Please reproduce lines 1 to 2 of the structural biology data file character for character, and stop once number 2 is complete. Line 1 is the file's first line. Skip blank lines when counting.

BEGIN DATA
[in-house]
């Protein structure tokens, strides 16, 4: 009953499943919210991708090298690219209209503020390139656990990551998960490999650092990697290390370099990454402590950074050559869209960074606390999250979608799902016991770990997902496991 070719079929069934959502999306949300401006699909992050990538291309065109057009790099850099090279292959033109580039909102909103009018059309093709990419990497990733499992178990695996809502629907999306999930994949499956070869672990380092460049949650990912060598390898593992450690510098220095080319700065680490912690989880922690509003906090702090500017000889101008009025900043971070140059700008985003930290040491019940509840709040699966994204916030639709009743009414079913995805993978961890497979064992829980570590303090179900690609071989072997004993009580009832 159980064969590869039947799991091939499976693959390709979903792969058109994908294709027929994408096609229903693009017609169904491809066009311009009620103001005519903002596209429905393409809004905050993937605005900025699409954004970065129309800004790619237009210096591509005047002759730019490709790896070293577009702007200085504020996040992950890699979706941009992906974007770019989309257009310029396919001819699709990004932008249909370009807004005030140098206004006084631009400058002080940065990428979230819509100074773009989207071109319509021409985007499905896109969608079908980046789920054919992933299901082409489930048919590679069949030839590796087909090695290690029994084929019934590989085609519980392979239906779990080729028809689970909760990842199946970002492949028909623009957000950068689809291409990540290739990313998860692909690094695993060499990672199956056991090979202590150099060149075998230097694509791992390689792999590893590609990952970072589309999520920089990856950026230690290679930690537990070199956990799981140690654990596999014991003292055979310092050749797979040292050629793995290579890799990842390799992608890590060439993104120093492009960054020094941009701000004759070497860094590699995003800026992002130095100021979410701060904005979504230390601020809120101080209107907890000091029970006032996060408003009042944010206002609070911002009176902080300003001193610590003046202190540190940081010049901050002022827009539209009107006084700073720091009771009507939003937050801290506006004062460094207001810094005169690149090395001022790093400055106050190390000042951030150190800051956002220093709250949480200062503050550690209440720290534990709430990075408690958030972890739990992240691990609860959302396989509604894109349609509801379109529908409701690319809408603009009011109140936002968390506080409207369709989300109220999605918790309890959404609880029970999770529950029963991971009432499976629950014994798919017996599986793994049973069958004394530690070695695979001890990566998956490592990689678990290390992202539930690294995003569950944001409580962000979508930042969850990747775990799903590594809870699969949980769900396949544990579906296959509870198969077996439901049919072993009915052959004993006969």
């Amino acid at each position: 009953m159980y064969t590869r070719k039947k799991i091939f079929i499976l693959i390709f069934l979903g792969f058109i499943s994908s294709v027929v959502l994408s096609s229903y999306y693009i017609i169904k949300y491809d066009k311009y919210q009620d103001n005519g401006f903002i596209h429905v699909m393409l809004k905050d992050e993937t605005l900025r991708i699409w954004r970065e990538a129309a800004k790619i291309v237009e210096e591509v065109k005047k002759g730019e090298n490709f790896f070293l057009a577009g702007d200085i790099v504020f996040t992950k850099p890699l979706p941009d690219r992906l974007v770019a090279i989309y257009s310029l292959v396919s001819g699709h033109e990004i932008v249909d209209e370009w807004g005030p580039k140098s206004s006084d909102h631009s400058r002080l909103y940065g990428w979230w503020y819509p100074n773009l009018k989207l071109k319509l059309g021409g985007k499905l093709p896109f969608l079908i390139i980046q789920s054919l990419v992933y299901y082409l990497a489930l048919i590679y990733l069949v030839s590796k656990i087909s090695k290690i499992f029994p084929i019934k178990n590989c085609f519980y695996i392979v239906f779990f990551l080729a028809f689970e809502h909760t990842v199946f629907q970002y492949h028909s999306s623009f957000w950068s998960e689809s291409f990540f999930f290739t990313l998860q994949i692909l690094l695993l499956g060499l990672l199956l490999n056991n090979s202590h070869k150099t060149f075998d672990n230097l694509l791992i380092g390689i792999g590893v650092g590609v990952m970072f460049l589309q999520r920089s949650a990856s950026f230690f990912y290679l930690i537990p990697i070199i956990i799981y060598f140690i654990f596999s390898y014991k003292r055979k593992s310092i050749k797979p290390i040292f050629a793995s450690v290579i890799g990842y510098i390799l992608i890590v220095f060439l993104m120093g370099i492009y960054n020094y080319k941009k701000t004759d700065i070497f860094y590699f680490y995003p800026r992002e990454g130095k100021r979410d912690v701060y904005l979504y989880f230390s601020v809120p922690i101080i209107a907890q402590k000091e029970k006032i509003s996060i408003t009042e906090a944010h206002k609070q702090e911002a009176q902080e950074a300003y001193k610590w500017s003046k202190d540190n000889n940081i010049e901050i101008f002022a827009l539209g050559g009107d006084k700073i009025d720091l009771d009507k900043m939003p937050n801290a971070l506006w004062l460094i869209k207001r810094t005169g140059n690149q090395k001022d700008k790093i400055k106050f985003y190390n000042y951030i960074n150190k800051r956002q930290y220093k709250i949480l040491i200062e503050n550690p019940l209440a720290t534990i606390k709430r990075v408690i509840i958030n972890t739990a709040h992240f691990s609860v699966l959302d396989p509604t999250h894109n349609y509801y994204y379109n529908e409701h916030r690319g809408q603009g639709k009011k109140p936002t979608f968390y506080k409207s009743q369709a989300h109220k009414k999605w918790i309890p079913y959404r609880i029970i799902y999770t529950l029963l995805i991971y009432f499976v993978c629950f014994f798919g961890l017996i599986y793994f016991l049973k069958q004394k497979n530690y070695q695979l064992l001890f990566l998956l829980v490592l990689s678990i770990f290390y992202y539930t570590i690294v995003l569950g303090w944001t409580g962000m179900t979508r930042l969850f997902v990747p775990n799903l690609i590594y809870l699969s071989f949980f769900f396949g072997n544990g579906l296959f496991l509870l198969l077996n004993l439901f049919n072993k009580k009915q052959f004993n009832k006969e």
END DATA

[in-house]
């Protein structure tokens, strides 16, 4: 009953499943919210991708090298690219209209503020390139656990990551998960490999650092990697290390370099990454402590950074050559869209960074606390999250979608799902016991770990997902496991 070719079929069934959502999306949300401006699909992050990538291309065109057009790099850099090279292959033109580039909102909103009018059309093709990419990497990733499992178990695996809502629907999306999930994949499956070869672990380092460049949650990912060598390898593992450690510098220095080319700065680490912690989880922690509003906090702090500017000889101008009025900043971070140059700008985003930290040491019940509840709040699966994204916030639709009743009414079913995805993978961890497979064992829980570590303090179900690609071989072997004993009580009832 159980064969590869039947799991091939499976693959390709979903792969058109994908294709027929994408096609229903693009017609169904491809066009311009009620103001005519903002596209429905393409809004905050993937605005900025699409954004970065129309800004790619237009210096591509005047002759730019490709790896070293577009702007200085504020996040992950890699979706941009992906974007770019989309257009310029396919001819699709990004932008249909370009807004005030140098206004006084631009400058002080940065990428979230819509100074773009989207071109319509021409985007499905896109969608079908980046789920054919992933299901082409489930048919590679069949030839590796087909090695290690029994084929019934590989085609519980392979239906779990080729028809689970909760990842199946970002492949028909623009957000950068689809291409990540290739990313998860692909690094695993060499990672199956056991090979202590150099060149075998230097694509791992390689792999590893590609990952970072589309999520920089990856950026230690290679930690537990070199956990799981140690654990596999014991003292055979310092050749797979040292050629793995290579890799990842390799992608890590060439993104120093492009960054020094941009701000004759070497860094590699995003800026992002130095100021979410701060904005979504230390601020809120101080209107907890000091029970006032996060408003009042944010206002609070911002009176902080300003001193610590003046202190540190940081010049901050002022827009539209009107006084700073720091009771009507939003937050801290506006004062460094207001810094005169690149090395001022790093400055106050190390000042951030150190800051956002220093709250949480200062503050550690209440720290534990709430990075408690958030972890739990992240691990609860959302396989509604894109349609509801379109529908409701690319809408603009009011109140936002968390506080409207369709989300109220999605918790309890959404609880029970999770529950029963991971009432499976629950014994798919017996599986793994049973069958004394530690070695695979001890990566998956490592990689678990290390992202539930690294995003569950944001409580962000979508930042969850990747775990799903590594809870699969949980769900396949544990579906296959509870198969077996439901049919072993009915052959004993006969």